Wednesday, March 25, 2009

Reader Comments – 03-24-09 – Hazmat Routing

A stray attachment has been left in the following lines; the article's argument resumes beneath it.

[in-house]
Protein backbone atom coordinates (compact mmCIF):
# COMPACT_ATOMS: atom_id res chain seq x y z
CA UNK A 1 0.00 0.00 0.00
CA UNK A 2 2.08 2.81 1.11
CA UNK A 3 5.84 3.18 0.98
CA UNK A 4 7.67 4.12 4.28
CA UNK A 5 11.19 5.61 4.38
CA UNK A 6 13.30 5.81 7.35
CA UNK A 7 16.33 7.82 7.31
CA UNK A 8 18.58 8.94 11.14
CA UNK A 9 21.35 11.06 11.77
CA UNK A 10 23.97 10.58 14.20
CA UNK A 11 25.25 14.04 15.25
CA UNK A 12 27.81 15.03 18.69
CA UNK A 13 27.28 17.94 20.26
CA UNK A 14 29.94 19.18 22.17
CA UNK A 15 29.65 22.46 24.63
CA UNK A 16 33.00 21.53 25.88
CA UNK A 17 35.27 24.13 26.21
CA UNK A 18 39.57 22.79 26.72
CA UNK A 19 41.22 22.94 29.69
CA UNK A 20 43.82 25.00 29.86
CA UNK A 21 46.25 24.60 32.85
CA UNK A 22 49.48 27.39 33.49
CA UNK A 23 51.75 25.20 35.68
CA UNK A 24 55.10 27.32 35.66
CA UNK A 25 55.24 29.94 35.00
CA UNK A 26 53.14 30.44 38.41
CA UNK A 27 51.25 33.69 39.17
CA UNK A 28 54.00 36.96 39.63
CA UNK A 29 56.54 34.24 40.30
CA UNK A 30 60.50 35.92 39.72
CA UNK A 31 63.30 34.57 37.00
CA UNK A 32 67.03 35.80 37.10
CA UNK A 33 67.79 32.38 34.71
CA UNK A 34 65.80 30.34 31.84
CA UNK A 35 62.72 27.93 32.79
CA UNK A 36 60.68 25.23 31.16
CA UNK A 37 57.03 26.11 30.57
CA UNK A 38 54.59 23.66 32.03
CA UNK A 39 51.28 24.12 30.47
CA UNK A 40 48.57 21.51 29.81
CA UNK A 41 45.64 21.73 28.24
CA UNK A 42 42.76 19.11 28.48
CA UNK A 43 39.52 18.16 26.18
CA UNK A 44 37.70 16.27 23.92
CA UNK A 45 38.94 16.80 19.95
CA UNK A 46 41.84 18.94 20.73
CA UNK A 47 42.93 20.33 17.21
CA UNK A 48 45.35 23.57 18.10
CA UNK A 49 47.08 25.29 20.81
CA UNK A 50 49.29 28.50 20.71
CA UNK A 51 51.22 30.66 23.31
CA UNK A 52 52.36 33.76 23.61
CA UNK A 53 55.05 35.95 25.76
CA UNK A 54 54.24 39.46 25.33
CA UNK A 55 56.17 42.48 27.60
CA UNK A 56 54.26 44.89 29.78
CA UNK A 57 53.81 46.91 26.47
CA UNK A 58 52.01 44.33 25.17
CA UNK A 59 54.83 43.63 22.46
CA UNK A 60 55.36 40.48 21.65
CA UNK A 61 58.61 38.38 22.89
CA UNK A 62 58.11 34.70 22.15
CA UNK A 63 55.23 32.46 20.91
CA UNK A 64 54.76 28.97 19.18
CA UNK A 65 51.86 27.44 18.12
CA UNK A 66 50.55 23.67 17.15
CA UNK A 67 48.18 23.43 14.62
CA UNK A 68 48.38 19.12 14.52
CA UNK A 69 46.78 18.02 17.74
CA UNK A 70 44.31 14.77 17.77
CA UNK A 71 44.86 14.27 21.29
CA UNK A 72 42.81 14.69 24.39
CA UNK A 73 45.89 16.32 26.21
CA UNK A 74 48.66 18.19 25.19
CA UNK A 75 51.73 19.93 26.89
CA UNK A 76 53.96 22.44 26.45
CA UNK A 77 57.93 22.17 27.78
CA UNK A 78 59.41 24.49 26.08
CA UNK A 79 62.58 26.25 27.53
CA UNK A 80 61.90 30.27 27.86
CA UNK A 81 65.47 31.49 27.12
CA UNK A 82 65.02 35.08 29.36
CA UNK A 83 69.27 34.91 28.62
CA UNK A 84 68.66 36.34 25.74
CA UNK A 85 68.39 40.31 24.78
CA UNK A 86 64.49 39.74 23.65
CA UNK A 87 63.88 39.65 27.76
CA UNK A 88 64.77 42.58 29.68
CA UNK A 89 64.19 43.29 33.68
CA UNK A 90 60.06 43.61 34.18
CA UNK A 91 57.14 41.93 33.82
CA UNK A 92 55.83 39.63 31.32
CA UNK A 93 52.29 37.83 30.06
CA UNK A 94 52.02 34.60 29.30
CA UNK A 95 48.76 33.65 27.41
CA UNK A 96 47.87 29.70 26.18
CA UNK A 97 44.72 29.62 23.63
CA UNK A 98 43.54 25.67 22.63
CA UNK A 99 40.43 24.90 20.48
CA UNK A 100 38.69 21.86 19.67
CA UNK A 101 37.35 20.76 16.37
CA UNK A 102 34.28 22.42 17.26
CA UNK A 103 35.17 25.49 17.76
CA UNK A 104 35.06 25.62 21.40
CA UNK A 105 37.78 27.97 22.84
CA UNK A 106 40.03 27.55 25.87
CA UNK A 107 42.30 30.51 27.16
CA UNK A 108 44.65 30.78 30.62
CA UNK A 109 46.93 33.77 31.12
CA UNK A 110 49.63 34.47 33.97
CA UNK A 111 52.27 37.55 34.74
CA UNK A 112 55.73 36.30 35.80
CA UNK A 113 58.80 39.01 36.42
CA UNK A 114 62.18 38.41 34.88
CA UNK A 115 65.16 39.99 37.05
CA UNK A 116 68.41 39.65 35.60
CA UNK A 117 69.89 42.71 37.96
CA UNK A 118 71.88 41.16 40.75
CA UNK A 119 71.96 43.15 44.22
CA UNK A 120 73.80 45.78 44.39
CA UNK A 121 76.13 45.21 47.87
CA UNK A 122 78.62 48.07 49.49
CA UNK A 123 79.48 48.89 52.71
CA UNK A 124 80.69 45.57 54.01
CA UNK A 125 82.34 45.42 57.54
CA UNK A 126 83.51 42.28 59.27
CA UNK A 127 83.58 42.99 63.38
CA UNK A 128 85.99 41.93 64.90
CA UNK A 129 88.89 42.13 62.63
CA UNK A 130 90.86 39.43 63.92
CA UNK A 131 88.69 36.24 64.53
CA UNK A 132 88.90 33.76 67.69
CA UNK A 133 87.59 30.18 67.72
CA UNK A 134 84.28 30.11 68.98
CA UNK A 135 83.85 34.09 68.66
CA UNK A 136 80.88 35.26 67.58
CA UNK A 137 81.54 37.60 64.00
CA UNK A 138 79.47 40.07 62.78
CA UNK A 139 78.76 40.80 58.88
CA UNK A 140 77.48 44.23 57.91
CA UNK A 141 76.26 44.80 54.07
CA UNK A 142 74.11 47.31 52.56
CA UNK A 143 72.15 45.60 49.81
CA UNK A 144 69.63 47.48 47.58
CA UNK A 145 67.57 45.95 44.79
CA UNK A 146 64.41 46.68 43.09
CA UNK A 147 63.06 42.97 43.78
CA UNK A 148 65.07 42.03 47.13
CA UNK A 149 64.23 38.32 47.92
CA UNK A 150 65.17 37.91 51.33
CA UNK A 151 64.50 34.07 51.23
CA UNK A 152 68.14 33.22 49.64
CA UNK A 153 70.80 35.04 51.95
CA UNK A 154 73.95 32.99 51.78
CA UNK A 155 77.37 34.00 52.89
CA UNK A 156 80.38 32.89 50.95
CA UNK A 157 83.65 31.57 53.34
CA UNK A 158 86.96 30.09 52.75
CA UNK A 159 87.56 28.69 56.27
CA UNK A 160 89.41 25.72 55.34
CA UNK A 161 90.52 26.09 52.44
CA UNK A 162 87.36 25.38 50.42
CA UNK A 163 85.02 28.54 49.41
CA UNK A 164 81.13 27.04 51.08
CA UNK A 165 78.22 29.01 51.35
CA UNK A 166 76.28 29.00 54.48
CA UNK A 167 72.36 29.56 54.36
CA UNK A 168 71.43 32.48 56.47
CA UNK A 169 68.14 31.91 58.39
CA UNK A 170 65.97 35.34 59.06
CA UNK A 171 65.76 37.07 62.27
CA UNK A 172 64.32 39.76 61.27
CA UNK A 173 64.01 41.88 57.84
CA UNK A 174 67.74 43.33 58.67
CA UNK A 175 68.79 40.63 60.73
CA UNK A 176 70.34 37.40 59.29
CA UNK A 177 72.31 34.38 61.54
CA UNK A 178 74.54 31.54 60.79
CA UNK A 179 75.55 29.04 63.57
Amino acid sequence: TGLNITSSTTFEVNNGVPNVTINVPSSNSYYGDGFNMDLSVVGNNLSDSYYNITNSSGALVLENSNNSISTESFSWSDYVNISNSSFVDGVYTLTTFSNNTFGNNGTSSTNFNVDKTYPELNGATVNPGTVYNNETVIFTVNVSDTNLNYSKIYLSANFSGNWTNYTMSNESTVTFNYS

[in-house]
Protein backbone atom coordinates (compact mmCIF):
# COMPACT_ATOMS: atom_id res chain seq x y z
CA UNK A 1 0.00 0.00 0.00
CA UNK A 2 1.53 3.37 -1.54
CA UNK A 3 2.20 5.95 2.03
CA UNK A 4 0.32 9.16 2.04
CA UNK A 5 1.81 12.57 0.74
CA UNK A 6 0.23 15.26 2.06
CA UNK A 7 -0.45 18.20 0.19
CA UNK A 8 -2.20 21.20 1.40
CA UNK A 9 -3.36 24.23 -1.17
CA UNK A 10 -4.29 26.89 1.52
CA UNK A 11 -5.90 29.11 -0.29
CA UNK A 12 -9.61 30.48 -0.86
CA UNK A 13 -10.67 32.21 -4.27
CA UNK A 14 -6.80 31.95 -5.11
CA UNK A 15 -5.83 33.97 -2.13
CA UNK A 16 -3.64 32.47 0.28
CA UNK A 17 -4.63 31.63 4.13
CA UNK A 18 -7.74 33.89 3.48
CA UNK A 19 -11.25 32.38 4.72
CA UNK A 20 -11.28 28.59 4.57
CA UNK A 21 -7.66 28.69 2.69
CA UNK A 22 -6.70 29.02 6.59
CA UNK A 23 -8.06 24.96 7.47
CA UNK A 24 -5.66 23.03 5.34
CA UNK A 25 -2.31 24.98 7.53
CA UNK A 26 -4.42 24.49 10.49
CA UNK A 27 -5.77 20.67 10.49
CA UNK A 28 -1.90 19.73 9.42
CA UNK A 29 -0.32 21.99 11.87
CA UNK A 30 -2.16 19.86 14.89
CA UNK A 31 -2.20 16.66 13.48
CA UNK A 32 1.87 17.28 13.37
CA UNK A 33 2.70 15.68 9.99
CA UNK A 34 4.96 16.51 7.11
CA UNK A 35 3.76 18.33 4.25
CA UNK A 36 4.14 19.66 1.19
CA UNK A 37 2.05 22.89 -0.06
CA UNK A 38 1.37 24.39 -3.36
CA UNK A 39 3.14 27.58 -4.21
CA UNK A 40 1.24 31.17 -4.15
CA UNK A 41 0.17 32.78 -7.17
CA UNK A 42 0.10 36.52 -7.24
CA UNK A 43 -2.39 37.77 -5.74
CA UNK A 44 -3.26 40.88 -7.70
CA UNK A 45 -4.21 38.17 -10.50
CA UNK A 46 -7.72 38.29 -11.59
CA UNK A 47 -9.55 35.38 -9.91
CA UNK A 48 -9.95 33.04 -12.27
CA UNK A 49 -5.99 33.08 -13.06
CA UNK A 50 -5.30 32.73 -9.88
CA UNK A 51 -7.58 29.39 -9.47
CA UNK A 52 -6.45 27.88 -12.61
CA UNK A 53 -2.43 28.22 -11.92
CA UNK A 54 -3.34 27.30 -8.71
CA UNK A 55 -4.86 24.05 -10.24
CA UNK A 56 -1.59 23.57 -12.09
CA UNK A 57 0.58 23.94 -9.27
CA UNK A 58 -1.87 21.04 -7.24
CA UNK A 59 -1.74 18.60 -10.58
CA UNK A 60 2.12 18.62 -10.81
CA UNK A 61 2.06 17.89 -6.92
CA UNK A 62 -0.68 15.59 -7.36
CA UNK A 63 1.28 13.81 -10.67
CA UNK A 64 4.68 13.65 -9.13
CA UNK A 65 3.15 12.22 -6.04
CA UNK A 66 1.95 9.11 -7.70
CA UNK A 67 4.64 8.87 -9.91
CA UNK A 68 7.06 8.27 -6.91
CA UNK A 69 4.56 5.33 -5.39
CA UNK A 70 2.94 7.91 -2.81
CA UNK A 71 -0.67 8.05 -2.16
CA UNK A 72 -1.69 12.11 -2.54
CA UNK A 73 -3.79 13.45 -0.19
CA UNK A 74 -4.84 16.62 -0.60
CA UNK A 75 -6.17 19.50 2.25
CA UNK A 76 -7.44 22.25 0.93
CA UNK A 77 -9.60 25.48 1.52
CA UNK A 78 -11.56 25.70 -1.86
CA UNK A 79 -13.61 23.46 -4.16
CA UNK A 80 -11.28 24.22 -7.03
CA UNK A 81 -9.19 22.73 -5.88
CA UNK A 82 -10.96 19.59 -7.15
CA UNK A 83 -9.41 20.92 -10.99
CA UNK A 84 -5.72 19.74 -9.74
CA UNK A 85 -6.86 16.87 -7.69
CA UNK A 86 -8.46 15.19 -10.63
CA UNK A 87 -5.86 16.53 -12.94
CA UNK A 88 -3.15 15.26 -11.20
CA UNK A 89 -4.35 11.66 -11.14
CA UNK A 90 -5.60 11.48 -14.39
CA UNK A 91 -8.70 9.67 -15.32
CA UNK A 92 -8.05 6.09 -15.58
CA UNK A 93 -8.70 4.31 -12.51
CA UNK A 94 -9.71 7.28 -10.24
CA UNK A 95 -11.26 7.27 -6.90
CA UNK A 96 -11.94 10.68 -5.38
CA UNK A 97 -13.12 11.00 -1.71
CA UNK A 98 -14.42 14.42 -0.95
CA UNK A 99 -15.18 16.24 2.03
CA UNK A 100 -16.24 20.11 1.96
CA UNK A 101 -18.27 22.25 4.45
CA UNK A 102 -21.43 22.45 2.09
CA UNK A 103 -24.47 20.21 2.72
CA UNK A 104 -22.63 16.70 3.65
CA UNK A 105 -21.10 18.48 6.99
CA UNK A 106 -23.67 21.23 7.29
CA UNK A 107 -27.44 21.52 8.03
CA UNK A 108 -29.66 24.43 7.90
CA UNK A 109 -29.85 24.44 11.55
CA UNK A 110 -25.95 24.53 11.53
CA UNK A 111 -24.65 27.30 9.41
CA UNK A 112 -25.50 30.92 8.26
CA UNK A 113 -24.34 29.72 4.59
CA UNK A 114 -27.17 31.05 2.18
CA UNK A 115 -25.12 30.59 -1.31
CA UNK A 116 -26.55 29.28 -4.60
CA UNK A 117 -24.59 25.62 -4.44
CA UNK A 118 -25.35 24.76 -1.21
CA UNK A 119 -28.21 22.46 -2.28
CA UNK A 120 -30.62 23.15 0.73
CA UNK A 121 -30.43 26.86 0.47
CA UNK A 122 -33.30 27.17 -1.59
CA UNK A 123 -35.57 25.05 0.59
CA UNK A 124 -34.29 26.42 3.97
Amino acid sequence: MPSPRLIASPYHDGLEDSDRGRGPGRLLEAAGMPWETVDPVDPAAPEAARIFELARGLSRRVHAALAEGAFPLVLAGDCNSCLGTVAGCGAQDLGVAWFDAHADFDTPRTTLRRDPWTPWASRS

Fred Millar, a long time reader and commenter as well as a hazmat transportation consultant, provided comments on two recent blogs dealing with hazmat rail transportation issues. First he wants to correct some information that I provided on routes around Washington, DC and then he suggests information that I might want to dig up. I can always count on my readers to keep me on my toes. Alternate Rail Routes Fred pointed out that in my blog on potential new rail routes around Washington, DC that there was at least one Class 1 rail line that avoided the Washington DC-Balt-Philly-Newark-NYC metroplex. I will certainly bow to Fred’s superior knowledge of rail routes. When he tells me that the Norfolk Southern I81 corridor bypasses these cities (presumably to the west) I must presume that he is correct. The interesting point that this raises is that the ‘offending’ rail line running through Washington, DC is owned by CSX. This would mean that for a CSX customer shipping from say Eastern Virginia to New York State, CSX could run the load along its own lines to through one or more of these cities (I’m not sure where their lines actually run) or they could transfer the shipment to the Norfolk Southern line for the majority of the trip and bypass these urban areas. Of course, Norfolk Southern would presumably get the bulk of the shipping fee. One could see why CSX would be reluctant to share those revenues. This is, of course, the heart of the hazmat re-routing issue. There are a number of reasons why railroads do not want to transfer their customer’s railcars to other lines and most of them come down to revenue. Now railroads do transfer cars to other lines all of the time. Very few long distance rail trips stay completely on one carrier’s rails for the entire trip. But, it is only done when there is no ‘reasonable’ alternative; with ‘reasonable’ being defined by the railroad. To add to the complexity there is the problem of how to define a ‘safer route’. While most of us would assume that a route that bypasses high-threat urban areas (HTUA) would be safer than one that would go through such an area, the issue is more complex than that. Smaller cities would argue that they are also potential terrorist targets and are less able to afford the equipment necessary to respond to a major hazmat incident. Do longer transit times make a TIH railcar more susceptible to terrorist attack if the car avoids HTUA? Even with all of the potential complexities, I believe that the real basis for the lack of voluntary re-routing around HTUA comes down to money. The question comes down to how much money is re-routing worth? Section 333 Meetings Locally, railroads are monopolies. Typically a facility with a rail line has only one railroad that they can turn to to pick-up or deliver railcars from their facility. Where monopolies are necessary or inevitable, they are supposed to be closely regulated. Railroads are separate companies and are not supposed to communicate in a way that might look like they are fixing rates or otherwise regulating business. But railroads have to coordinate schedules and the like. To avoid the appearance of illegally setting rates there is a Federal Railroad Administration regulation that prescribes how and about what they can communicate. One of the approved communication tools is covered under 49 USC § 333. One area that railroads are supposed to be coordinating is the routing of hazardous material shipments so that they can reduce standing time and route around high-risk targets. In his second comment, made on the blog discussing the Chlorine Institute comments on the UP rate controversy before the STB, suggested that I should investigate the § 333 meetings between railroads and some shippers discussing these hazmat shipments. He is apparently concerned that ‘secret’ decisions made in these meetings may have been made without due consideration for public safety and security. I would certainly like to know more about any § 333 discussions about hazmat routing. But, I am not an investigative reporter. I do not have the funds or connections to travel around asking questions of people involved in these discussions. I have only ever talked, face-to-face with one railroad employee, the guy on the local train that brought railcars to our facility. Fred, I’ll try to see what I can find out, but you probably have better contacts than I do. Unless, of course, there is another reader that can point me in the right direction……

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